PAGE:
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Let’s bring back the practice of paying it forward

There has been much discussion on the White Paper on Population, but it is also time to look at ideas that are not framed by economics.

Sanjay Perera

There has been much discussion on the White Paper on Population, but it is also time to look at ideas that are not framed by economics.

As a means of building social cohesion, we can adapt an idea expressed by some as the Datti coin.

This is a “paying it forward” concept which involves a person giving something of use or value to someone else and also passing them a token; the person who receives then passes the token on when they, in turn, give something to someone else.

The token may even find its way abroad and it can become part of an international act of sharing and promotion of a gift economy, originating from Singapore.

It can be giving someone a bag of groceries or even a packet drink. Services can be part of a gift economy as well.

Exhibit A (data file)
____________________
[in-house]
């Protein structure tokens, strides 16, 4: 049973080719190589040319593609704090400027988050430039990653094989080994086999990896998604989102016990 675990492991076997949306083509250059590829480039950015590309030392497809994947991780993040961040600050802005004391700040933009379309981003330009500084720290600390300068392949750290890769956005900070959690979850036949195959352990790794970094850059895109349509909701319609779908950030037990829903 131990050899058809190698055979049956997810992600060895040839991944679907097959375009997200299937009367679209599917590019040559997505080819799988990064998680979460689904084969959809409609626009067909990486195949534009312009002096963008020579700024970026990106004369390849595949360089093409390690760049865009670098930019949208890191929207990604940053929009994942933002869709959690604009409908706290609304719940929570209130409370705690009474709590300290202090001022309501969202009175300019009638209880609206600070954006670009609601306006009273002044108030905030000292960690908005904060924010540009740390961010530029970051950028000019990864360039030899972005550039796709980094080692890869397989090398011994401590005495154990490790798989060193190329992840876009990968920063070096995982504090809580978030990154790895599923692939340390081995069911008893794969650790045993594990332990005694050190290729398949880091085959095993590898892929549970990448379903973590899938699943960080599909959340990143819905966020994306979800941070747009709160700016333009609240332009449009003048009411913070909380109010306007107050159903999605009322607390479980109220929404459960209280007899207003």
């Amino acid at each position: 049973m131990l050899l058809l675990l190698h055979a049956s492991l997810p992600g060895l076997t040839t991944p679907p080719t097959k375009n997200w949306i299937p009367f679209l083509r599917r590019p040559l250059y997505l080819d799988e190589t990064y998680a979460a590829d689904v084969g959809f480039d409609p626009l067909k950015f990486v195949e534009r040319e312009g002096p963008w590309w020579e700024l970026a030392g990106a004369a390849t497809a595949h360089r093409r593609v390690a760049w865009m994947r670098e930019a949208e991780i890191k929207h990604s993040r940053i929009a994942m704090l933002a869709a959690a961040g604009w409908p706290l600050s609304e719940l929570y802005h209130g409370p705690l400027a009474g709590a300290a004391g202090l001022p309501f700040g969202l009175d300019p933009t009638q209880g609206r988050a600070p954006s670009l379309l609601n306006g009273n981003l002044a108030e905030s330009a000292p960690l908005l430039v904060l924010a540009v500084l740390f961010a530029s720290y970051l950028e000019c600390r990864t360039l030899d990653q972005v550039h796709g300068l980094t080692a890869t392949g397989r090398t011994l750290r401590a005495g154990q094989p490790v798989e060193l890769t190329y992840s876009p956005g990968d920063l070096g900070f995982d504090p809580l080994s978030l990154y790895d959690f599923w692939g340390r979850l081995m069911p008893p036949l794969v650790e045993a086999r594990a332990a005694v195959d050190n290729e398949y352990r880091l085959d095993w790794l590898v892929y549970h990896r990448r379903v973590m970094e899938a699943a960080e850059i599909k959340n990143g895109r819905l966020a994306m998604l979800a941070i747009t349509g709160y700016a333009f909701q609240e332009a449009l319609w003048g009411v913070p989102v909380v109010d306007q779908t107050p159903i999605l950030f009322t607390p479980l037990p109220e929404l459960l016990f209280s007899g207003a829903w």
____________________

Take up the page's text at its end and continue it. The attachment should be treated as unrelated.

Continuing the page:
For example, someone could tutor a friend’s child and give them the token, and they then pass it on to someone else when they babysit for them.

There are many creative ways to use this idea and it is a good way of balancing out the material concerns many are obsessed with. It brings back the ancient practice of gifting among people before the advent of money as we know it.

This is merely one way to help us come up with different and constructive ideas to empower ourselves in our survival-of-the-fittest economy, where often people judge others based on earning power.

We need reminders that every person is worthy. We also need to remember important and universal human values that encourage us to help one another without expecting monetary reward. The token can be a reminder of the human connection as it accompanies acts of gifting.

We need more ideas to help nurture the social growth and maturity of the country without using cost-benefit analysis and its underlying utilitarian assumptions. Some of the good things in life can still be free.

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